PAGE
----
Abstract:
Tight-binding molecular dynamics simulations shed light into the fracture mechanisms and the ideal strength of tetrahedral amorphous carbon and of nanocomposite carbon containing diamond crystallites, two of the hardest materials. It is found that fracture in the nanocomposites, under tensile or shear load, occurs inter-grain and so their ideal strength is similar to the pure amorphous phase. The onset of fracture takes place at weakly bonded sp^3 sites in the amorphous matrix. On the other hand, the nanodiamond inclusions significantly enhance the elastic moduli, which approach those of diamond.

Abstract:
针对铜表面化学反应，我们发展了一套铜-碳体系的密度泛函紧束缚(DFTB)参数。测试结果表明这套参数可以很好的描述吸附铜或碳原子前后铜表面的几何结构和能量。基于这套参数，我们对Cu(111)表面的碳二聚化过程进行了分子模拟研究。即使在高温下，直接的分子动力学模拟也很难观察到碳二聚体的形成。这是因为高温下铜表面显著的结构弛豫一定程度上阻止了二聚化。为了研究高温下铜表面碳二聚化的机理，我们进行了赝动力学模拟。发现在二聚化的过程中，碳原子形成C-Cu-C桥状结构以后，会绕中间Cu原子转动，最后形成碳二聚体。1300 K下碳二聚化的自由能垒约0.9 eV。 Cu has been widely used as a substrate material for graphene growth. To understand the atomistic mechanism of growth, an efficient and accurate method for describing Cu-C interactions is necessary, which is the prerequisite of any possible large-scale molecular simulation studies. The semi-empirical density-functional tight-binding (DFTB) method has a solid basis from the density functional theory (DFT) and is believed to be a good tool for achieving a balance between efficiency and accuracy. However, existing DFTB parameters cannot provide a reasonable description of the Cu surface structure. At the same time, DFTB parameters for Cu-C interactions are not available. Therefore, it is highly desirable to develop a set of DFTB parameters that can describe the Cu-C system, especially for surface reactions. In this study, a parametrization for Cu-C systems within the self-consistent-charge DFTB (SCC-DFTB) framework is performed. One-center parameters, including on-site energy, Hubbard, and spin parameters, are obtained from DFT calculations on free atoms. Two-center parameters can be calculated based on atomic wavefunctions. The remaining repulsive potential is obtained as the best compromise to describe different kinds of systems. Test calculations on Cu surfaces and Cu-or C atom-adsorbed Cu surfaces indicate that the obtained parameters can generate reasonable geometric structures and energetics. Based on this parameter set, carbon dimerization on the Cu(111) surface has been investigated via molecular dynamics simulations. Since they are the feeding species for graphene growth, it is important to understand how carbon dimers are formed on the Cu surface. It is difficult to observe carbon dimerization in brute-force MD simulations even at high temperatures, because of the surface structure distortion. To study the dimerization mechanism, metadynamics simulations are performed. Our simulations suggest that carbon atoms will rotate around the bridging Cu atom after a bridging metal structure is formed, which eventually leads to the dimer formation. The free energy barrier for dimerization at 1300 K is about 0.9 eV. The results presented here provide useful insights for understanding graphene growth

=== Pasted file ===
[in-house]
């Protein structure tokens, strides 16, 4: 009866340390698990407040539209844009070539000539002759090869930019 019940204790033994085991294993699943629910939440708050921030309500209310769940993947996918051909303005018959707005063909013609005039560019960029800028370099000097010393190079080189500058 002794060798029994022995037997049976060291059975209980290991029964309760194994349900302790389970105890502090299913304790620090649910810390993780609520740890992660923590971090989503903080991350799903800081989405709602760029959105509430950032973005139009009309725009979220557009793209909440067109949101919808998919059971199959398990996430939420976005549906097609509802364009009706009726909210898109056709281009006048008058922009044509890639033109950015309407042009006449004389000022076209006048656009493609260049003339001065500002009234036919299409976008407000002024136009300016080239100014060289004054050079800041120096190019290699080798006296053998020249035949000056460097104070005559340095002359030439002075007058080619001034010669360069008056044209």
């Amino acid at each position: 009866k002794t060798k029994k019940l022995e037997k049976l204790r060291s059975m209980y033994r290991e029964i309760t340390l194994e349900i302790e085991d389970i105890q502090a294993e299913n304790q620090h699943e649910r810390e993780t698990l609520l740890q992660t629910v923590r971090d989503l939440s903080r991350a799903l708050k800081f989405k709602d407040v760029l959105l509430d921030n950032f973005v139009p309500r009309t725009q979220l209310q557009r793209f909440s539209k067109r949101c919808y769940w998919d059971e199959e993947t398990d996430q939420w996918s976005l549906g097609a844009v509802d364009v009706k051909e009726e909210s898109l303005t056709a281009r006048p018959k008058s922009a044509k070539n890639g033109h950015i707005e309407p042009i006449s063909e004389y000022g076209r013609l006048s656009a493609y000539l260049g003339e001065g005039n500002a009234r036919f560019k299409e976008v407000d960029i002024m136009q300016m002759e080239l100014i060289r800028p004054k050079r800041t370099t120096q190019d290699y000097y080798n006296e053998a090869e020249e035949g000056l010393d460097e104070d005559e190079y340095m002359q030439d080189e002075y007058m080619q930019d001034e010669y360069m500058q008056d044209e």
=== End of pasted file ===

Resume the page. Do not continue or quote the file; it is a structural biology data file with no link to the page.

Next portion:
Abstract:
We report on density-functional-based tight-binding (DFTB) simulations of a series of amorphous arsenic sulfide models. In addition to the charged coordination defects previously proposed to exist in chalcogenide glasses, a novel defect pair, [As4]--[S3]+, consisting of a four-fold coordinated arsenic site in a seesaw configuration and a three-fold coordinated sulfur site in a planar trigonal configuration, was found in several models. The valence-alternation pairs S3+-S1- are converted into [As4]--[S3]+ pairs under HOMO-to-LUMO electronic excitation. This structural transformation is accompanied by a decrease in the size of the HOMO-LUMO band gap, which suggests that such transformations could contribute to photo-darkening in these materials.

Abstract:
We clarify some aspects of the calculation of the thermal transport coefficients. For a tight-binding Hamiltonian we discuss the approximate nature of the charge current and the thermal current obtained by Peierls substitution which is also identical to the equation of motion technique. We address the issue of choosing an appropriate basis for making the Peierls construction for transport calculations. We propose a criteria for finding an optimum Wannier basis where the difference between the exact current and the approximate one is minimum. Using the equations of motion we derive the thermal current for a generalized Hubbard model with density interaction. We identify a part which is the contribution from the long range interactions to the heat current. For the Hubbard model we derive expressions for the transport coefficients in the limit of infinite dimensions.